Members might like to know that the Mira type Variable Star chi Cygni is now around magnitude 9.0 (May 25), and is becoming visible in small binoculars as it heads towards a late June early July maximum.
Maximum brightness can vary by as much as 2 magnitudes (3.5-5.5), so it’s impossible to say at this time just how bright chi Cyg will be at the end of June. The maximum of 2013 turned out to be very bright (3.8 mean) with the variable visible with the naked eye above magnitude 5 for over two months. DSLR users will notice a much brighter magnitude on their images as chi Cyg brightens, unless a V filter is employed.
chi Cyg has a period of 408d, so the variations are quite slow. One observation every 7-10 days is adequate at this time, but can rise to 5-7 days as it approaches maximum. Even if you don’t want to make measurements of it’s brightness, it’s fascinating (and fun) to watch the star brighten in binoculars and hopefully pop into naked eye view in mid-late June, then slowly disappear again a couple of months later.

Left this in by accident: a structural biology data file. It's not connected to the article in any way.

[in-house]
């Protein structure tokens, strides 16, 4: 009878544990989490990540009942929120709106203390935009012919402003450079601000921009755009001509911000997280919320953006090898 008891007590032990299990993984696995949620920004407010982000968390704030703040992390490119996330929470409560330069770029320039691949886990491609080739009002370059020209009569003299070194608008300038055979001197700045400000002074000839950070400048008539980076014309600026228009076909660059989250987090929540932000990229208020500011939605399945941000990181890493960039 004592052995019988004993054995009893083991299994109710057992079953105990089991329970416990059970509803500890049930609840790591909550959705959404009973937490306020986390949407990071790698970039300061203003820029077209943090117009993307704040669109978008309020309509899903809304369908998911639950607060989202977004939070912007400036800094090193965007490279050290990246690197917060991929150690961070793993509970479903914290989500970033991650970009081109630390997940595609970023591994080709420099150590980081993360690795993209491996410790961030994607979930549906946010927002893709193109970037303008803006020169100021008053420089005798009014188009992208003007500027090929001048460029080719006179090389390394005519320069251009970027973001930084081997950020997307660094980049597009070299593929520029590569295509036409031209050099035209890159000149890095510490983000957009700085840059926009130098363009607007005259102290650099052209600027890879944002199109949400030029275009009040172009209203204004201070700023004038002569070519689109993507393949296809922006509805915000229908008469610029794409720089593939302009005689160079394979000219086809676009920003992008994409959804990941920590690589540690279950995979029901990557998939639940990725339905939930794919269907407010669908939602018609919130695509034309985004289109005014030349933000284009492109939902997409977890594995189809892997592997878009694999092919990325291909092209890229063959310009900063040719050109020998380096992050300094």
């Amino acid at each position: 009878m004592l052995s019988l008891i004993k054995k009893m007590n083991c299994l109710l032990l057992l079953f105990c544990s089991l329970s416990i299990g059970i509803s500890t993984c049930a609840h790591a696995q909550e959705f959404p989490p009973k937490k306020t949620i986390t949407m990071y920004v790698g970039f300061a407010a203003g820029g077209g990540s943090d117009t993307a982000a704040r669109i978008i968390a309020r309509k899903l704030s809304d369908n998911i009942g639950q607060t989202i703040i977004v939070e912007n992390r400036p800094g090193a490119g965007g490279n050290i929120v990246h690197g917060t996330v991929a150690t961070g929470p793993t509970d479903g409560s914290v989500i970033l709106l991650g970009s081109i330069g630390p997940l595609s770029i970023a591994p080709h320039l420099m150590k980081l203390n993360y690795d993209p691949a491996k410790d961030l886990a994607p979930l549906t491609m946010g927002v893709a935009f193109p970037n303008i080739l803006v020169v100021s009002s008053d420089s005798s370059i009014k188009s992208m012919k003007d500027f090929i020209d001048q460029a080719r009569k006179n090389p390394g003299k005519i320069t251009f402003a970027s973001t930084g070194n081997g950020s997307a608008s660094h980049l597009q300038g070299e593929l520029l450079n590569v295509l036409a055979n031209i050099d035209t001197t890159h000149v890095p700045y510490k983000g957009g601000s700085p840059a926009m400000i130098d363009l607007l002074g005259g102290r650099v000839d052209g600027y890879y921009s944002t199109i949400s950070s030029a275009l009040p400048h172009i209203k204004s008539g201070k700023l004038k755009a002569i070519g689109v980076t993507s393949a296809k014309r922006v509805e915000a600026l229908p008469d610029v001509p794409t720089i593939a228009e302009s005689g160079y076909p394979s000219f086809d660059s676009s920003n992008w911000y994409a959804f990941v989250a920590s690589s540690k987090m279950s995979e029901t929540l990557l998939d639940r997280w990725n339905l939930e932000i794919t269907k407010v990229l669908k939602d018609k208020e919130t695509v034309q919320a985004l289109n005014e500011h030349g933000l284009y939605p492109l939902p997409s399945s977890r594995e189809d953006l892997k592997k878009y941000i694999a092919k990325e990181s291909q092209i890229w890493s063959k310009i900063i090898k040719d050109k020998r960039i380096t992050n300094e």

chi Cyg has been observed by members of the BAAVSS since 1891, and the whole light curve can be viewed on the VSS web page – http://britastro.org/vssdb/data.php. Charts can also be downloaded if you fancy having a go at estimating it’s brightness. If you do then please do let us know how you get on, and perhaps you may even consider reporting your observations to the section database!